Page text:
Handset Detection is my 7th startup so I guess I’ve got the startup bug :) – By default I’m into the tech side of things (design, development, network ops). I also enjoy learning new things from a wide range of sources, I just did a pasta making course last weekend, and have a strange addiction to non fiction and business books.

I live in Melbourne/Australia and work with a small team spread out around the world. Assembla, Zendesk & Skype help co-ordinate everything.

What do you wish you’d have known 5 years ago that you know now?

Big question. That I should buy Apple shares ? ;-) Hahaha. The mobile landscape was so different back then. iPhones were about to be released, Blackberrys were king and Nokia ruled the roost everywhere else. Nowdays the ecosystem is dominated by two companies that didn’t even have a product back then.

I think my big takeaway from the last 5 years is don’t rush the process due to perceived time pressure. Start small, ship it and iterate. That’s one of the luxuries you have building a web service.

The Handset Detection pricing model is scalable to suit the specific needs of users. What’s your philosophy on converting free members?

Help people, be useful, honest and excellent. Its a pretty simple philosophy.

I figure if people like the cut of our jib then they’ll hang about. Over time, as peoples needs grow, they they’ll grow into paid plans. I like the idea of having a generous free usage tier, with extras for people that refer friends.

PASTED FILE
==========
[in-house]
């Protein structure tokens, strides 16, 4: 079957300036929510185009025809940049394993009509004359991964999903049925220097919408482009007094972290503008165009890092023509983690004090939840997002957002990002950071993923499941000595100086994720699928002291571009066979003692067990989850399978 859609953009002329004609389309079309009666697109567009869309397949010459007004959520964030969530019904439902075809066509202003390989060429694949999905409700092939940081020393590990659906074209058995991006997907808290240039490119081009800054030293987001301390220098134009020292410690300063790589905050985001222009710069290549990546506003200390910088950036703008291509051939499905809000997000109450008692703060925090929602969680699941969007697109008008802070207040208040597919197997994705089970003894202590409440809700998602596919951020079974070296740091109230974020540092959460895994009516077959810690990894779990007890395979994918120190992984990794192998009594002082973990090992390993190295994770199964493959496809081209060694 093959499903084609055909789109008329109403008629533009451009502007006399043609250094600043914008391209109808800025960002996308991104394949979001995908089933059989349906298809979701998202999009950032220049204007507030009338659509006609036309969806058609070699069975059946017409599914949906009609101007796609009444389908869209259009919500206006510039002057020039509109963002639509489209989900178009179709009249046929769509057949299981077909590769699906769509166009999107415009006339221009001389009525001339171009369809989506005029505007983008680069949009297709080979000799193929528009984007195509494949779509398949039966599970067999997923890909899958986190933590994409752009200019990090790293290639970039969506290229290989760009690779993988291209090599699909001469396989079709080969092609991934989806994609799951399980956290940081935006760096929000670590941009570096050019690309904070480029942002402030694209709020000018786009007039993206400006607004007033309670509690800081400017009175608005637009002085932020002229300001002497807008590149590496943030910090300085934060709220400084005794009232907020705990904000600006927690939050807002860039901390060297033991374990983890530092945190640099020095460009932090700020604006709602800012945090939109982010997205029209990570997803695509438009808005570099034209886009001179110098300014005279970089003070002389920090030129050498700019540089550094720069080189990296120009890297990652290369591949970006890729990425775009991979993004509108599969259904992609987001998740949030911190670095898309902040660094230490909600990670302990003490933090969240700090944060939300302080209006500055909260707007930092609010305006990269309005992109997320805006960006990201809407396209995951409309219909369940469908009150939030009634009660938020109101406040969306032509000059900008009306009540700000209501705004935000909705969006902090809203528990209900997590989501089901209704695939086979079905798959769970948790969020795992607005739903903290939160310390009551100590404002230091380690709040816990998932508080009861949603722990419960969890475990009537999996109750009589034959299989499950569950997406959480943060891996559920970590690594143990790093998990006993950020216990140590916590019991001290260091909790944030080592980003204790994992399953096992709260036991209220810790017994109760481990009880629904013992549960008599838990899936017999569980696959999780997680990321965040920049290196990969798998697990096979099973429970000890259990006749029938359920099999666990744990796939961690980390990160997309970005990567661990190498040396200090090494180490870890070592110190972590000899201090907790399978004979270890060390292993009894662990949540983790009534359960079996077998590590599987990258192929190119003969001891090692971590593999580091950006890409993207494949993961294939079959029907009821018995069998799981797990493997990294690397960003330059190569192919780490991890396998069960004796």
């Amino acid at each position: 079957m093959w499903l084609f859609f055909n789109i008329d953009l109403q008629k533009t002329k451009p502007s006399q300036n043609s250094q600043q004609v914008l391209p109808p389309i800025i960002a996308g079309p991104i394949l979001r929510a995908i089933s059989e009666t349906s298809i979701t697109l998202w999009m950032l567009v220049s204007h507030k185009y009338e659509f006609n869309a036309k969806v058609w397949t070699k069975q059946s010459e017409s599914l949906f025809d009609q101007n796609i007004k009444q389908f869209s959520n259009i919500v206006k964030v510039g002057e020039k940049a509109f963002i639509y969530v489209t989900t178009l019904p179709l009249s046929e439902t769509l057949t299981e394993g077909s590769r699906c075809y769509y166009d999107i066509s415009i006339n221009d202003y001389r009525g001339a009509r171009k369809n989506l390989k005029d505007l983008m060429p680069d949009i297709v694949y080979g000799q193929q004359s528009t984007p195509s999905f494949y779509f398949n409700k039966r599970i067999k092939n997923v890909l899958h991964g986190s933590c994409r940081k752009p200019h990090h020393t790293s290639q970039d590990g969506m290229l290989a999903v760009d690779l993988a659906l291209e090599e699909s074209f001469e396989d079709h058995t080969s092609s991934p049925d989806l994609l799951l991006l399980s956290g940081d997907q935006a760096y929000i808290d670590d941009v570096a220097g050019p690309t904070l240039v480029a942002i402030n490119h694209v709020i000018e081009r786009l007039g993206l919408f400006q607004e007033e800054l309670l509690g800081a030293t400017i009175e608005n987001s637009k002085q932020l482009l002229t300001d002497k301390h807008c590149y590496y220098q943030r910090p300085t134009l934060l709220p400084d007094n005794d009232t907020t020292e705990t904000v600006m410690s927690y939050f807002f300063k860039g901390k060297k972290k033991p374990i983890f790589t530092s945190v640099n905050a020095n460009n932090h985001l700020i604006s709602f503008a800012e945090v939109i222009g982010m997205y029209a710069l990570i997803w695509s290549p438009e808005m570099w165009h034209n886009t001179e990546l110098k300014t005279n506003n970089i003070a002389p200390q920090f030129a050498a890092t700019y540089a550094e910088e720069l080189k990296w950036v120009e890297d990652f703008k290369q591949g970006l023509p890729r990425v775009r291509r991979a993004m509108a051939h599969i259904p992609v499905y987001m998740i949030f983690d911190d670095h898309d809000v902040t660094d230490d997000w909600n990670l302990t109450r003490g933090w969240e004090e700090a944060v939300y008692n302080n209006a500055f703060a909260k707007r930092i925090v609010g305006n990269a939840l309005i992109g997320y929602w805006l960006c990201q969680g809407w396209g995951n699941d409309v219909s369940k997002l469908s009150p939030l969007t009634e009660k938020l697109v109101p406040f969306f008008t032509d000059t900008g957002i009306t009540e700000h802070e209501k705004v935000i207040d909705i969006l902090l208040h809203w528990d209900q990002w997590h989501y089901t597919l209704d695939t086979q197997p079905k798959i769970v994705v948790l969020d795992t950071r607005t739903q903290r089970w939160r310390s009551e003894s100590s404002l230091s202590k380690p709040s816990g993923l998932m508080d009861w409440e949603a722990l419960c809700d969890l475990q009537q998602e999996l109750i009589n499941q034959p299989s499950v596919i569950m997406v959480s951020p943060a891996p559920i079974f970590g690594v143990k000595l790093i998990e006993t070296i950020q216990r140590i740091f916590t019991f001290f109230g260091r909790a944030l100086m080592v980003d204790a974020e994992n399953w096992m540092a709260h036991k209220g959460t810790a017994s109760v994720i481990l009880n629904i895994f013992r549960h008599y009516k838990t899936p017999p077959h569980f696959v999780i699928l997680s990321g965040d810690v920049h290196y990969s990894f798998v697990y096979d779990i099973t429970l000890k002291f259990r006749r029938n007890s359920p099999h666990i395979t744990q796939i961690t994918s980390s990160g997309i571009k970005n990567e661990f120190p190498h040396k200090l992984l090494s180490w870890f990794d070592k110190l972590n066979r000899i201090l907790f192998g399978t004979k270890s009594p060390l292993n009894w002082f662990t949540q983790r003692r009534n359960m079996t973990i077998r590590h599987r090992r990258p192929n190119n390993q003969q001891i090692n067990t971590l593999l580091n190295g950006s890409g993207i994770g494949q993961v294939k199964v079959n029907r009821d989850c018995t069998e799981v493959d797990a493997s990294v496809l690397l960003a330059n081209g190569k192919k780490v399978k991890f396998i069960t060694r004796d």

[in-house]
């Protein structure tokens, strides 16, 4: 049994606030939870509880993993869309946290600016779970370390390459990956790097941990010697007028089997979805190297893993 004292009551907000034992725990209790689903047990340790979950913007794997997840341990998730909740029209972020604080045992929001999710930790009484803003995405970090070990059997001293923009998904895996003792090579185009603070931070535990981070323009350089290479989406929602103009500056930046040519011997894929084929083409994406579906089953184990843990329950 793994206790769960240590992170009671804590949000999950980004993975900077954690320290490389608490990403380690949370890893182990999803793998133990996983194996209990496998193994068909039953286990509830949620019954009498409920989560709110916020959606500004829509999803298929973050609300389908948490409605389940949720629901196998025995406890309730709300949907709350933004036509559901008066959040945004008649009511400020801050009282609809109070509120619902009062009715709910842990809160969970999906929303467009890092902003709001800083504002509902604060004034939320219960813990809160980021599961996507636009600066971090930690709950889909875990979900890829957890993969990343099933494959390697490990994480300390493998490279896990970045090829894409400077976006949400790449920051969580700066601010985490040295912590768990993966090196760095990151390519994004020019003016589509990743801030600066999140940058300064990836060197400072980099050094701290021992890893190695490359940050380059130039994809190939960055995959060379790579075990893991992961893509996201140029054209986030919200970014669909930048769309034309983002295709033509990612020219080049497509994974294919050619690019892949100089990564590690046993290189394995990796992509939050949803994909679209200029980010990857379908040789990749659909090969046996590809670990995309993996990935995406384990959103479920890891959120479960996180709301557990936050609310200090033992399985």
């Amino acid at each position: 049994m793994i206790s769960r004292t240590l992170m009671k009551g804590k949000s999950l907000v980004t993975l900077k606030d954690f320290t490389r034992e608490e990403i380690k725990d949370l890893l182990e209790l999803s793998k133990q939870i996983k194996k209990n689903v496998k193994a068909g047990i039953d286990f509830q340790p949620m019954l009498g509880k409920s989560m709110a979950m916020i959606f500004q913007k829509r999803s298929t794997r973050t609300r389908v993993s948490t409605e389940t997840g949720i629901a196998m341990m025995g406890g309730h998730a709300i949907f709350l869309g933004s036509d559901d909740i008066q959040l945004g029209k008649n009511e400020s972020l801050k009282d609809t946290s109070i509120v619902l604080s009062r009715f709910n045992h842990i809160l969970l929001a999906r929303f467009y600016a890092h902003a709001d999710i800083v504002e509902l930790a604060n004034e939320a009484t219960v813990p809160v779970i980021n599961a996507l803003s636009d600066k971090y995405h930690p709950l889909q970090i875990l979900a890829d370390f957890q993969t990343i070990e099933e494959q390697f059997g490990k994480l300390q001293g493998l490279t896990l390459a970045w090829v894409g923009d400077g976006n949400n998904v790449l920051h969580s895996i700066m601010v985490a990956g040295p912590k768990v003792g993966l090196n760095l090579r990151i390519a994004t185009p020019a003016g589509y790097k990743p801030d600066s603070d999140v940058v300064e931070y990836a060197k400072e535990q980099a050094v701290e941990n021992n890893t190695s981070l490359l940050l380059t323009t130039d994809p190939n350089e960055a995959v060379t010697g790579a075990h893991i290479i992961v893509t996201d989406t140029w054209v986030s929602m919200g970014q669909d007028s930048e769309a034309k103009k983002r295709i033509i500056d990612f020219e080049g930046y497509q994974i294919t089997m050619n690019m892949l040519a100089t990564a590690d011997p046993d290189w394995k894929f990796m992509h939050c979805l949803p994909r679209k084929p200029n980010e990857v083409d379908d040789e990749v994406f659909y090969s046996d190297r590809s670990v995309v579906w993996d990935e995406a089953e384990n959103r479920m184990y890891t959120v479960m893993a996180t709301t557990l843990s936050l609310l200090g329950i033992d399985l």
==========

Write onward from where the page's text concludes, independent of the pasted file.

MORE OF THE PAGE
Who would you say is your biggest competitor?

Handset Detection’s biggest competitor is regular expressions. Weird, but true.

Most platforms that offer some sort of built in device detection have a static database of user-agents or a hideous 3 line regular expression of string fragments to try and pick up if the visitor is a mobile or not. I guess they’re somewhat effective, depending on the audience, and the target use case. Keeping them up to date usually requires regular module/framework updates and in many cases they can’t differentiate between handsets and tablets.

Our challenge is to let folks know there’s a far better, rock solid option.

What are you most excited about at the moment?

The explosion of internet enabled devices is pretty exciting for Handset Detection. We’ll be adding more classes of devices in the near future.

Looking more broadly the scope and number of API based web services are amazing. Check out thesmallbusinessweb.com, you can pretty much find a web service for anything.

On a development front D3.js has my eye at the moment, its a work of beauty.

Can you convince the reader to start using Handset Detection in under 50 words?

Rock solid device detection that you install once and never worry about ever again. Get some today – it’s Free!

Finished reading? Check out Handset Detection!

This entry was posted on Wednesday, March 28th, 2012 at 12:03 am GMT. You can follow any responses to this entry through the RSS 2.0 feed. You can leave a response, or trackback from your own site.